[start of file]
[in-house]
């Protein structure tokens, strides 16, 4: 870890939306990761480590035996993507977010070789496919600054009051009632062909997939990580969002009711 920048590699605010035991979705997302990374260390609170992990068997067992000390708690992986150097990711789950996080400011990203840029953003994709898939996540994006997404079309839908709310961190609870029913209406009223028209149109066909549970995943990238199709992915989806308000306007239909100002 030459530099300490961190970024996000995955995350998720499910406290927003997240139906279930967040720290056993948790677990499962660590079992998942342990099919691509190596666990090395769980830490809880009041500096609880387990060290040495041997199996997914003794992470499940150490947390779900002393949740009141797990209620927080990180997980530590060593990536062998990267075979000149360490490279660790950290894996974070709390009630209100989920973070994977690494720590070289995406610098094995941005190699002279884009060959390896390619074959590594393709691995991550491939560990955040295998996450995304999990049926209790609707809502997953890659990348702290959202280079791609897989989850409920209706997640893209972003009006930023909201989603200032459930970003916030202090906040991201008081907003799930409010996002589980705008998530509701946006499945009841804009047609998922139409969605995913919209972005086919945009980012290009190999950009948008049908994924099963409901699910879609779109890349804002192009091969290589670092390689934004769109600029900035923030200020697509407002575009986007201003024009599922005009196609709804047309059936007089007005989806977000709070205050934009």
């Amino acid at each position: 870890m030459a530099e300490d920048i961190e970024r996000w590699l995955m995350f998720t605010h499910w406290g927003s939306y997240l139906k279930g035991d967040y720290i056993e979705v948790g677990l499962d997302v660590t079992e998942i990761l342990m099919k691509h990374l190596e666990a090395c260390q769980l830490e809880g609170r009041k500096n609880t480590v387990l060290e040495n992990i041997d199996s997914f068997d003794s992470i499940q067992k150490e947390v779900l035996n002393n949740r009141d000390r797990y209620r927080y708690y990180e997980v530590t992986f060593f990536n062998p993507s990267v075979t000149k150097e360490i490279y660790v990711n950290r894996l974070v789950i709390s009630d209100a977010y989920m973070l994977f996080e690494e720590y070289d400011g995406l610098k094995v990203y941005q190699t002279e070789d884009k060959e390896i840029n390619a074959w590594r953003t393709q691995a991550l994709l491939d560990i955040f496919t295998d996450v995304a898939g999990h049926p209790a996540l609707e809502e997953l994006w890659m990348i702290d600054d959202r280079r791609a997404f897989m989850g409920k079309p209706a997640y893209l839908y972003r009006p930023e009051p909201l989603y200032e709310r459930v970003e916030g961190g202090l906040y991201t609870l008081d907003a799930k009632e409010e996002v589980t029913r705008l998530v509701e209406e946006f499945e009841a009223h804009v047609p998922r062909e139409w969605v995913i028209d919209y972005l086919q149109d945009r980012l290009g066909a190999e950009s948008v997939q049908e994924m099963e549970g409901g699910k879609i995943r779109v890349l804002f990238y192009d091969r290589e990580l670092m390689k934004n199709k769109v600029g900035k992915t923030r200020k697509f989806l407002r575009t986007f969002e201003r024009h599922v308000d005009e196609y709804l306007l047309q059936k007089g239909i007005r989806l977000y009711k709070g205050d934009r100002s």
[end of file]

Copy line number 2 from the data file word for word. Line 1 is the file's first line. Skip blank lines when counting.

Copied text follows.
């Protein structure tokens, strides 16, 4: 870890939306990761480590035996993507977010070789496919600054009051009632062909997939990580969002009711 920048590699605010035991979705997302990374260390609170992990068997067992000390708690992986150097990711789950996080400011990203840029953003994709898939996540994006997404079309839908709310961190609870029913209406009223028209149109066909549970995943990238199709992915989806308000306007239909100002 030459530099300490961190970024996000995955995350998720499910406290927003997240139906279930967040720290056993948790677990499962660590079992998942342990099919691509190596666990090395769980830490809880009041500096609880387990060290040495041997199996997914003794992470499940150490947390779900002393949740009141797990209620927080990180997980530590060593990536062998990267075979000149360490490279660790950290894996974070709390009630209100989920973070994977690494720590070289995406610098094995941005190699002279884009060959390896390619074959590594393709691995991550491939560990955040295998996450995304999990049926209790609707809502997953890659990348702290959202280079791609897989989850409920209706997640893209972003009006930023909201989603200032459930970003916030202090906040991201008081907003799930409010996002589980705008998530509701946006499945009841804009047609998922139409969605995913919209972005086919945009980012290009190999950009948008049908994924099963409901699910879609779109890349804002192009091969290589670092390689934004769109600029900035923030200020697509407002575009986007201003024009599922005009196609709804047309059936007089007005989806977000709070205050934009």